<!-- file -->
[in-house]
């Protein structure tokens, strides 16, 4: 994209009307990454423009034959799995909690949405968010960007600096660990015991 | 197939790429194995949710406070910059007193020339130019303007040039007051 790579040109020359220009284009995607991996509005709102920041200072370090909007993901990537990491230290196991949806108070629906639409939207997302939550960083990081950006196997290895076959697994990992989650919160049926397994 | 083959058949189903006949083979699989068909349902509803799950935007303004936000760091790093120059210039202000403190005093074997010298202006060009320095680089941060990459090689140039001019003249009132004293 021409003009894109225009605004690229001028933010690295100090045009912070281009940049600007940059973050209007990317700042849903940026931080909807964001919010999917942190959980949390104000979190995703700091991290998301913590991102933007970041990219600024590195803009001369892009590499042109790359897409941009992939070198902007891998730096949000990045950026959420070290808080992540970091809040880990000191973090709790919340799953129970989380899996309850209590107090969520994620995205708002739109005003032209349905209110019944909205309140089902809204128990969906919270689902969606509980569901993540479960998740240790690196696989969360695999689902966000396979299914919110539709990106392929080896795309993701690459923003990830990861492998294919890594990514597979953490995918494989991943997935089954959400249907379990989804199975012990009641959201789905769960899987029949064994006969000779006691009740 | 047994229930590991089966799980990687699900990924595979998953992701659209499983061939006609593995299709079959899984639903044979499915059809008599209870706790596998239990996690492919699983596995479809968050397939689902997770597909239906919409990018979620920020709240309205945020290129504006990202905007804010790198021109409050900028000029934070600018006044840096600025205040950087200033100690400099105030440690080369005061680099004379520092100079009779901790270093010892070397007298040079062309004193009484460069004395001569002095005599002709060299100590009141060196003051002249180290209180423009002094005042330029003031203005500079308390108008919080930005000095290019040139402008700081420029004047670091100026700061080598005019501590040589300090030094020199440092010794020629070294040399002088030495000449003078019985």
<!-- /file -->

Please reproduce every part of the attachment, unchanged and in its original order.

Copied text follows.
[in-house]
């Protein structure tokens, strides 16, 4: 994209009307990454423009034959799995909690949405968010960007600096660990015991 | 197939790429194995949710406070910059007193020339130019303007040039007051 790579040109020359220009284009995607991996509005709102920041200072370090909007993901990537990491230290196991949806108070629906639409939207997302939550960083990081950006196997290895076959697994990992989650919160049926397994 | 083959058949189903006949083979699989068909349902509803799950935007303004936000760091790093120059210039202000403190005093074997010298202006060009320095680089941060990459090689140039001019003249009132004293 021409003009894109225009605004690229001028933010690295100090045009912070281009940049600007940059973050209007990317700042849903940026931080909807964001919010999917942190959980949390104000979190995703700091991290998301913590991102933007970041990219600024590195803009001369892009590499042109790359897409941009992939070198902007891998730096949000990045950026959420070290808080992540970091809040880990000191973090709790919340799953129970989380899996309850209590107090969520994620995205708002739109005003032209349905209110019944909205309140089902809204128990969906919270689902969606509980569901993540479960998740240790690196696989969360695999689902966000396979299914919110539709990106392929080896795309993701690459923003990830990861492998294919890594990514597979953490995918494989991943997935089954959400249907379990989804199975012990009641959201789905769960899987029949064994006969000779006691009740 | 047994229930590991089966799980990687699900990924595979998953992701659209499983061939006609593995299709079959899984639903044979499915059809008599209870706790596998239990996690492919699983596995479809968050397939689902997770597909239906919409990018979620920020709240309205945020290129504006990202905007804010790198021109409050900028000029934070600018006044840096600025205040950087200033100690400099105030440690080369005061680099004379520092100079009779901790270093010892070397007298040079062309004193009484460069004395001569002095005599002709060299100590009141060196003051002249180290209180423009002094005042330029003031203005500079308390108008919080930005000095290019040139402008700081420029004047670091100026700061080598005019501590040589300090030094020199440092010794020629070294040399002088030495000449003078019985």